(On May 10, 2022, Interfaith Youth Core will become Interfaith America, with an expanded mission and vision. We look forward to all of our friends and partners joining us as we begin this new chapter. Interfaith America will launch on the same day as Eboo Patel’s new book, “We Need to Build: Fieldnotes for Diverse Democracy.” The launch coincides with a new PRRI/Interfaith America survey of American attitudes about our country’s growing religious pluralism. For more information contact Paul Raushenbush at email@example.com)
“Eboo here has run off and joined the Flat Earth Society.”
It was the late 1990s and I was in my early 20s, hanging out with a group of school friends discussing dreams for the future. People talked about becoming professors, doctors, lawyers, scientists — the standard litany of high-achiever professional pursuits.
A different kind of dream was taking shape in my mind: starting a nonprofit organization called Interfaith Youth Core.
I had been taking frequent breaks from the doctoral dissertation I was writing at Oxford University to run projects that brought young people from diverse religions together to engage in social action and interfaith dialogue. It was work that fed my soul and that I believed could have a major impact in the world. Previous generations of faith-inspired young people – from the Rev. Martin Luther King Jr. to the Venerable Thich Nhat Hanh, Jane Addams and John Lewis – had shown the way.
My friends were not impressed. Cue the peals of laughter and snarky remarks. Didn’t I know that religion had gone out of fashion decades ago? Being called a flat-Earther is one of the more printable insults I received that night.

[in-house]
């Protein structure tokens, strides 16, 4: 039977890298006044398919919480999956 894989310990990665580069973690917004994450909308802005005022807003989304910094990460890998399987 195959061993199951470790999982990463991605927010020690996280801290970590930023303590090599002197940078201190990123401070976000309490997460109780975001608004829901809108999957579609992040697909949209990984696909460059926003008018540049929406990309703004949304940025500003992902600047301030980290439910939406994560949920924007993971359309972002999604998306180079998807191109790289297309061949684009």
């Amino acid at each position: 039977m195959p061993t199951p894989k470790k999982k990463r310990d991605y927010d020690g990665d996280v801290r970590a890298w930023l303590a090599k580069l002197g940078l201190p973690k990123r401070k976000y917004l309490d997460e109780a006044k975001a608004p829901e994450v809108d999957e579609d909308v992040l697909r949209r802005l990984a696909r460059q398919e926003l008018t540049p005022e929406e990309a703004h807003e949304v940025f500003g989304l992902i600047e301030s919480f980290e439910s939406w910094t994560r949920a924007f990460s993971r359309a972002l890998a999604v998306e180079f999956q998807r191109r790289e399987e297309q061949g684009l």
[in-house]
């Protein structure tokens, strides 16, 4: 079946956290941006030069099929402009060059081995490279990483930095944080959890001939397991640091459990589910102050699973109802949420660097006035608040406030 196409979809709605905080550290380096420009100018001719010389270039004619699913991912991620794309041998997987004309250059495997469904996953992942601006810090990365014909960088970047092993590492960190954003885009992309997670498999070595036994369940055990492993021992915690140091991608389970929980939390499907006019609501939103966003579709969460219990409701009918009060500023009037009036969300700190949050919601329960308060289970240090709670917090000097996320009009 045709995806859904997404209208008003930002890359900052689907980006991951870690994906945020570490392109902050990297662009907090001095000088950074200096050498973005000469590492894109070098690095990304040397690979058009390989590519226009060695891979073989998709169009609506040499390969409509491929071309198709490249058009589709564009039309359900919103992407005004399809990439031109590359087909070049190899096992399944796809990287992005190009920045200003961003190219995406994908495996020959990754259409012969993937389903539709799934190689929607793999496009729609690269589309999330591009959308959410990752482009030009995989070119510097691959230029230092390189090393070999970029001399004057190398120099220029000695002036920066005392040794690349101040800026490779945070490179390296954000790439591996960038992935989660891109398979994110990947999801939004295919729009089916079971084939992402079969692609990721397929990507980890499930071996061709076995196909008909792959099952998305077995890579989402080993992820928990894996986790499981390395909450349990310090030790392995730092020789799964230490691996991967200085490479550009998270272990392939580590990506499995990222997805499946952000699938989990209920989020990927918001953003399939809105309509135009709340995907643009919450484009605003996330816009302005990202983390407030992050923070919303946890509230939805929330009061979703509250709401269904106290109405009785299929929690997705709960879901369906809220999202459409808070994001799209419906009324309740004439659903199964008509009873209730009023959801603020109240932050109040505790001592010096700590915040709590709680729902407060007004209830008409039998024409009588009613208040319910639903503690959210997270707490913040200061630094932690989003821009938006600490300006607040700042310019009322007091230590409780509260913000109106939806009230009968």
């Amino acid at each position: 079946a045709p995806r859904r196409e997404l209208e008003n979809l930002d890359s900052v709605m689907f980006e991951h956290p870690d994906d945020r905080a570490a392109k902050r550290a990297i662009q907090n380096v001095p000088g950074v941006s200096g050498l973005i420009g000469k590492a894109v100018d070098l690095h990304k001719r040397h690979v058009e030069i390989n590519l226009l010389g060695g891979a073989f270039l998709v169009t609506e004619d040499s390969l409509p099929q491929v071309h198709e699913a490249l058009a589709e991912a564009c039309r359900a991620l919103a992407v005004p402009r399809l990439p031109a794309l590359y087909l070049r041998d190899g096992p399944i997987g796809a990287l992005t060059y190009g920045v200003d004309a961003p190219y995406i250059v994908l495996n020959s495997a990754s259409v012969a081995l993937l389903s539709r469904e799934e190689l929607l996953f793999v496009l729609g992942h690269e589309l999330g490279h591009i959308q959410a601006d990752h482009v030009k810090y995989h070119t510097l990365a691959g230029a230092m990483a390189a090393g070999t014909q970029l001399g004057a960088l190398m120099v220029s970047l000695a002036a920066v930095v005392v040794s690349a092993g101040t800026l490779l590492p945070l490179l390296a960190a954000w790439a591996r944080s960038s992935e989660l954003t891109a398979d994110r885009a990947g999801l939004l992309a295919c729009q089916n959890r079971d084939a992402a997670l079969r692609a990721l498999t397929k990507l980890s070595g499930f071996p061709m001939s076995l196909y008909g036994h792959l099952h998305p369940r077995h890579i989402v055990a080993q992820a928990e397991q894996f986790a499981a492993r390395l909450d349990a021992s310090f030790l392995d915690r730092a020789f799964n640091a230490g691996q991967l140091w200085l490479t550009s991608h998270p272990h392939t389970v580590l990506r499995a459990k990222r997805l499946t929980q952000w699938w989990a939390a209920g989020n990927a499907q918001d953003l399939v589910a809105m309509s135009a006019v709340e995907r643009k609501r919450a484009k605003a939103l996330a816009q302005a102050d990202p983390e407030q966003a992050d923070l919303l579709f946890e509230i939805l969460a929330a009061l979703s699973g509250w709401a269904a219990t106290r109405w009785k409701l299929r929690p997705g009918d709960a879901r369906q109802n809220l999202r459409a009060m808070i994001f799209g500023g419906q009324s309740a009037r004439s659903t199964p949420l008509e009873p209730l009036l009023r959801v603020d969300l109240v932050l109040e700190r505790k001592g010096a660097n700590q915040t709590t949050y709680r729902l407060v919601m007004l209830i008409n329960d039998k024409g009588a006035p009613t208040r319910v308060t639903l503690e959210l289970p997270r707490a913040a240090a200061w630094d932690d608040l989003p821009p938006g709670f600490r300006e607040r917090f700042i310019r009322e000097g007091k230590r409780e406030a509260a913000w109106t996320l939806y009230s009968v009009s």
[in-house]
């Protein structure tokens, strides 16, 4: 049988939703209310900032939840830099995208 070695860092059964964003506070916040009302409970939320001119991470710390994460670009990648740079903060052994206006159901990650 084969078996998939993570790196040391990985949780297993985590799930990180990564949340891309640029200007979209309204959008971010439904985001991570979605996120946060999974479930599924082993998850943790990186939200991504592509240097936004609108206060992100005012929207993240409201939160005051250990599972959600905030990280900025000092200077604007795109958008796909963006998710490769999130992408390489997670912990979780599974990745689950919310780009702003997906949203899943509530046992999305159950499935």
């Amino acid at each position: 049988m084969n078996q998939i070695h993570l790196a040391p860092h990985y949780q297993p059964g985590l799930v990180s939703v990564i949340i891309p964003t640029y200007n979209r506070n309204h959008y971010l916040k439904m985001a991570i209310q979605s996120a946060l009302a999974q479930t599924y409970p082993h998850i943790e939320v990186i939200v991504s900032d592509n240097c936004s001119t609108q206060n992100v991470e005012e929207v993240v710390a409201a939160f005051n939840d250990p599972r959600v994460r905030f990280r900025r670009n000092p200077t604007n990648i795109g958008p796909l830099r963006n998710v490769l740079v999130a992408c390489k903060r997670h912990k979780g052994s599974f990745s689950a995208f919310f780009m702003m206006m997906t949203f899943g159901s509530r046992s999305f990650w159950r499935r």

There was less laughter after George Bush became president of the United States, powered by religious rhetoric and evangelical Christian voters.
And after September 11, 2001, when a group of young extremists who claimed to be motivated by Islam attacked America, people started to say out loud that maybe I was onto something.
In a matter of months, religion went from being considered a preoccupation of people obsessed with the past to an issue at the center of every serious conversation about the future of humanity. And the role of faith-based young people was at the top of the agenda.
In that post-9/11 era, three basic approaches emerged. The “new atheists” claimed that the answer was to rid the world of religion. A second group was convinced that we were in the final battle of a civilizational war between “the West” and “Islam,” and the goal was to defeat the enemy once and for all.
Interfaith Youth Core was part of a third group, which pointed to a future where people of all religious and philosophical persuasions could thrive together. Following Harvard professor Diana Eck, we called this future pluralism, and defined it as a society that had:
- Respect for diverse identities
- Relationships between different communities
- Cooperation on projects that strengthened our common life together
Over the course of the 2000s, the youth movement Interfaith Youth Core was nurturing grew rapidly. Hundreds of people attended our national conferences and training events. Dozens of interfaith youth social action initiatives launched all over the country. We were profiled by major media, including The New York Times, CNN, National Public Radio and the Chicago Tribune. The Bush White House held IFYC up as a model. So did the Clinton Global Initiative, the Tony Blair Faith Foundation and the World Economic Forum.